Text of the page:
In order for a female parasitic fig wasp to successfully lay her eggs, she has to penetrate an unripe fig’s tough skin. Good thing she has what is essentially a power tool. A new study has discovered that the ultra-thin tool used for boring holes and injecting wasp eggs has a tip made of zinc.
A mechanical engineer, Namrata Gundiah, was the leader of the study done at the Indian Institute of Science in Bangalore, India. The fact that the structure is maneuverable yet hard makes it a challenging tool for drilling. Gundiah said that the structure is beautiful, efficient and makes an amazing system for boring holes.
Published in the Journal of Experimental Biology on May 28, the study has shown, for the first time, that the wasp drill bits are made harder by the zinc. Gundiah became intrigued by the parasitic fig wasp upon seeing them in a documentary by David Attenborough. She knew already that they used ovipositors, the long structures at their rears, for injecting their eggs into unripe figs. When the eggs hatch, the new wasps exploit the other larvae that are growing inside the fig.
With Lakshminath Kundanati, one of her graduate students, Gundiah pondered how the wasp’s ovipositor tips were tough enough for drilling into the skin of the young figs. They were also curious about whether the tips of the ovipositors belonging to parasitic wasps (Apocrypta westwoodi grandi) were any different structurally from the ones on the (Ceratosolen fusciceps) pollinator wasps. That species of wasp lays eggs in the soft flowers of the fig tree.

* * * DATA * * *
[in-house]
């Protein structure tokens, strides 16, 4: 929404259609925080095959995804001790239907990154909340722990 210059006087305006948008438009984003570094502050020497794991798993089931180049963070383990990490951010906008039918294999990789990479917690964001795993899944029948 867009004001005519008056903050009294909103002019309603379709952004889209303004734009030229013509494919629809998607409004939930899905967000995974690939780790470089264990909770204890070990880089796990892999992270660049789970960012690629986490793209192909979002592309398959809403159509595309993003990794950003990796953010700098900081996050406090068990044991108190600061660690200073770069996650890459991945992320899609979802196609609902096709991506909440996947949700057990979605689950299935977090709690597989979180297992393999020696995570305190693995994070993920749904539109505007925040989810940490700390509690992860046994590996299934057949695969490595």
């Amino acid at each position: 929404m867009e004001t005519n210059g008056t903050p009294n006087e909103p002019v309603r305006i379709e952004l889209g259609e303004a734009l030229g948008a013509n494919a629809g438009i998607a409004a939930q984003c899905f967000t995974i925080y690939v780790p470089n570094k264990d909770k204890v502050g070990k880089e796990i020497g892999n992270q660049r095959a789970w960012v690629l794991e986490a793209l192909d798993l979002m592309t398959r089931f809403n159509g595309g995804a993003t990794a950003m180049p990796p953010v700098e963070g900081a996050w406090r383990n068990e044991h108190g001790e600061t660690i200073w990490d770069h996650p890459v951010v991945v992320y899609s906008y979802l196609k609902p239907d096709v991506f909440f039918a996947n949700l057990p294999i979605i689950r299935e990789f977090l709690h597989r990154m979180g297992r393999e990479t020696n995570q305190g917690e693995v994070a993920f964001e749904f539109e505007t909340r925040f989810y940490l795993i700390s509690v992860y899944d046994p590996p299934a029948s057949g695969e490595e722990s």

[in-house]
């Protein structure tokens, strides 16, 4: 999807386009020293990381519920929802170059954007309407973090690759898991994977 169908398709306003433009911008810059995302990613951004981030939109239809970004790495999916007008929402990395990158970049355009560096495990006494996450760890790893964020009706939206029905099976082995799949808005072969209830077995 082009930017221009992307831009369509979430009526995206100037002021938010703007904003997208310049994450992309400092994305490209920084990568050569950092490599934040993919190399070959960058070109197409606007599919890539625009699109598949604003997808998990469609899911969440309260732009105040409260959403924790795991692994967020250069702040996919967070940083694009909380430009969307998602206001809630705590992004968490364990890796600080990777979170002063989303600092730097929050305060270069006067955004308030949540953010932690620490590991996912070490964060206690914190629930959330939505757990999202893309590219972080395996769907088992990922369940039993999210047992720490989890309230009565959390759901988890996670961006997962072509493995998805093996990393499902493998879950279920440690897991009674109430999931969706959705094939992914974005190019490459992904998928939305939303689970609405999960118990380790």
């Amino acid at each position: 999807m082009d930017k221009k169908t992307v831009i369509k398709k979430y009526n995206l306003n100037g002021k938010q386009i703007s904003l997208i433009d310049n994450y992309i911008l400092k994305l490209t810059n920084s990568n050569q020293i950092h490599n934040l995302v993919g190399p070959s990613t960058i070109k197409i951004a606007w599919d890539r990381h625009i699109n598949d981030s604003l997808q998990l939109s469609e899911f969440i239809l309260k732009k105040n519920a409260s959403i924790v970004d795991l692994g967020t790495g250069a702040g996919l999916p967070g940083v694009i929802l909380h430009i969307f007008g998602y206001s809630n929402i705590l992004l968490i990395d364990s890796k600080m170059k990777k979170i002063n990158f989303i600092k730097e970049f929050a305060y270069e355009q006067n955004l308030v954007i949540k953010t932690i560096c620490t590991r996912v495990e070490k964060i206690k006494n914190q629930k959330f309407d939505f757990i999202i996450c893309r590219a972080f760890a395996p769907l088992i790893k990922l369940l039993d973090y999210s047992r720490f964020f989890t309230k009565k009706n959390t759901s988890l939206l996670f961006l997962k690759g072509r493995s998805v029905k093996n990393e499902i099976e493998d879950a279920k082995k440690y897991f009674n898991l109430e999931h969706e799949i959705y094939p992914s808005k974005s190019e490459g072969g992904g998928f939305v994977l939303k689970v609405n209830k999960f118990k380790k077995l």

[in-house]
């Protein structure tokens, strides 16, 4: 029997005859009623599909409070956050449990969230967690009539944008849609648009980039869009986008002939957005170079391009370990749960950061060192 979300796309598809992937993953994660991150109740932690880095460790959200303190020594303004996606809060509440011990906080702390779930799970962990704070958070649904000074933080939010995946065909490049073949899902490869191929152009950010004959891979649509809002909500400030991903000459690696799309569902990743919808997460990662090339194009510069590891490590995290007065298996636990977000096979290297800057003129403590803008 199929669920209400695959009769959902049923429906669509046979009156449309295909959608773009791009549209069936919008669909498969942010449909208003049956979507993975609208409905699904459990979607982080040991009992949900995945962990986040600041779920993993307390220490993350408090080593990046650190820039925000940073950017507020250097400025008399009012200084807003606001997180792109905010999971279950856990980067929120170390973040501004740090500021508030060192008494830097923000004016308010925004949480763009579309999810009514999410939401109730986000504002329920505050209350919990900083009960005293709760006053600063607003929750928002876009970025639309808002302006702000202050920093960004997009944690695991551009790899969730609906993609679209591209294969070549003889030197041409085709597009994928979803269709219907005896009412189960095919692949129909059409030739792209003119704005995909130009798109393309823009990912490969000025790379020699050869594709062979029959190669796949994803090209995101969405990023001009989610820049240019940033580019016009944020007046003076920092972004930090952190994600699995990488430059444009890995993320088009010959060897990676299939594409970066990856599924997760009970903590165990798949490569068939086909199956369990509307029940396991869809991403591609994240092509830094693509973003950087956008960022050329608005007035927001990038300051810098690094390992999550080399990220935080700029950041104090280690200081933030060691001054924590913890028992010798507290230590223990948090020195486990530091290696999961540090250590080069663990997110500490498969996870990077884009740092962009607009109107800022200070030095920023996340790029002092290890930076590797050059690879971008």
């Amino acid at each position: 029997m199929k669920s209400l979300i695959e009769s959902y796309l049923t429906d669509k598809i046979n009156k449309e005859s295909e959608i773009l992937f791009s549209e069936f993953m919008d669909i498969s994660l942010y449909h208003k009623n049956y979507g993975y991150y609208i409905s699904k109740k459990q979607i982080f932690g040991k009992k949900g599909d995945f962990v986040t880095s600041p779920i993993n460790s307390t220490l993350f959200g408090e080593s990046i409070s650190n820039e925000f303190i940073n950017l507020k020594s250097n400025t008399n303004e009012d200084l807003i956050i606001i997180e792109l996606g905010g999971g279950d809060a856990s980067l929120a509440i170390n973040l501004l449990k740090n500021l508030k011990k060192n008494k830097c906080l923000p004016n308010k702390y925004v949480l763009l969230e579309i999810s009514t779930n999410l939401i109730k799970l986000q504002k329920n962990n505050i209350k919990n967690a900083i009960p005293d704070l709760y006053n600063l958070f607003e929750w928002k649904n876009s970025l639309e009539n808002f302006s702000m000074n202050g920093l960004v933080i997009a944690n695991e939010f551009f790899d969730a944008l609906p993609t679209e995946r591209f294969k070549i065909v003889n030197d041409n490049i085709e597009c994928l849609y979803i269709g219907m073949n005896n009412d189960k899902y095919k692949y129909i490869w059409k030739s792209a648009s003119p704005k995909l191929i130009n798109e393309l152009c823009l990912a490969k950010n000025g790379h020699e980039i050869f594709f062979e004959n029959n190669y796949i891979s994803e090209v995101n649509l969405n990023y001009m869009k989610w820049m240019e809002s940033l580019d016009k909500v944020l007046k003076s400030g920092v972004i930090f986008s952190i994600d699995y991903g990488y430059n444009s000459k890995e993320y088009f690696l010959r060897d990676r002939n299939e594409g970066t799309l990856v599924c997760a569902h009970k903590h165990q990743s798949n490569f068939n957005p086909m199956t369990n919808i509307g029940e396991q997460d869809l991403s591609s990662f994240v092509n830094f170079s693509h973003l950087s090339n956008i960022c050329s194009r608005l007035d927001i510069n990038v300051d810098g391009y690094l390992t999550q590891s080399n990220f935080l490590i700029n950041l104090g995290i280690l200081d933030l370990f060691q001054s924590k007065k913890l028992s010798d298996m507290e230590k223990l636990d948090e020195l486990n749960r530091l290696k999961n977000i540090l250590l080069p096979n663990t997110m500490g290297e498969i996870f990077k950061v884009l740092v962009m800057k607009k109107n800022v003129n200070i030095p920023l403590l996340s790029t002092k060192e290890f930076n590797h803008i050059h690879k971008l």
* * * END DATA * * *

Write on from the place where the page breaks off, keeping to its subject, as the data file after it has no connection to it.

From the fig trees on campus, the researchers got some subjects of both species to study. They collected some more from a more wild environment as well. In order to take high-resolution peeks at the ovipositor tips, they used electron microscopes. Indeed, the pollinator wasp had a spoon-shaped tip. Conversely, the parasitic wasp tip resembled a drill bit, complete with indentations that were decidedly teeth-like.
With an x-ray detector and the electron microscope, they discovered the presence of zinc. It was only on the tips of the parasitic fig wasp’s ovipositors. Gundiah said, “We see it very consistently only at the tip and not anywhere else.” By utilizing atomic force microscopy, she was able to determine that the tips enriched with zinc were as hard as dentist acrylic cement.
Another of the researchers’ queries was how the slender ovipositors could operate without ever breaking. What Gundiah and Kundanati found, upon filming the creatures as they bored into unripe figs, was that the ovipositor was flexible. It would bend, but the ovipositor would not break. Gundiah called it a very clever design.
Making these discoveries about the parasitic fig wasp has been an inspiration to Gundiah. She believes that the wasp’s zinc-tipped drill bit could easily serve as a foundation for improving microscopic boring needles, probes and tools. The design could be particularly helpful for surgeries that need to be minimally invasive. Gundiah has studied steel and various synthetic materials. She said that when the same ideas are applied to biological systems, new possibilities are opened to understanding the workings of nature.
By Stacy Lamy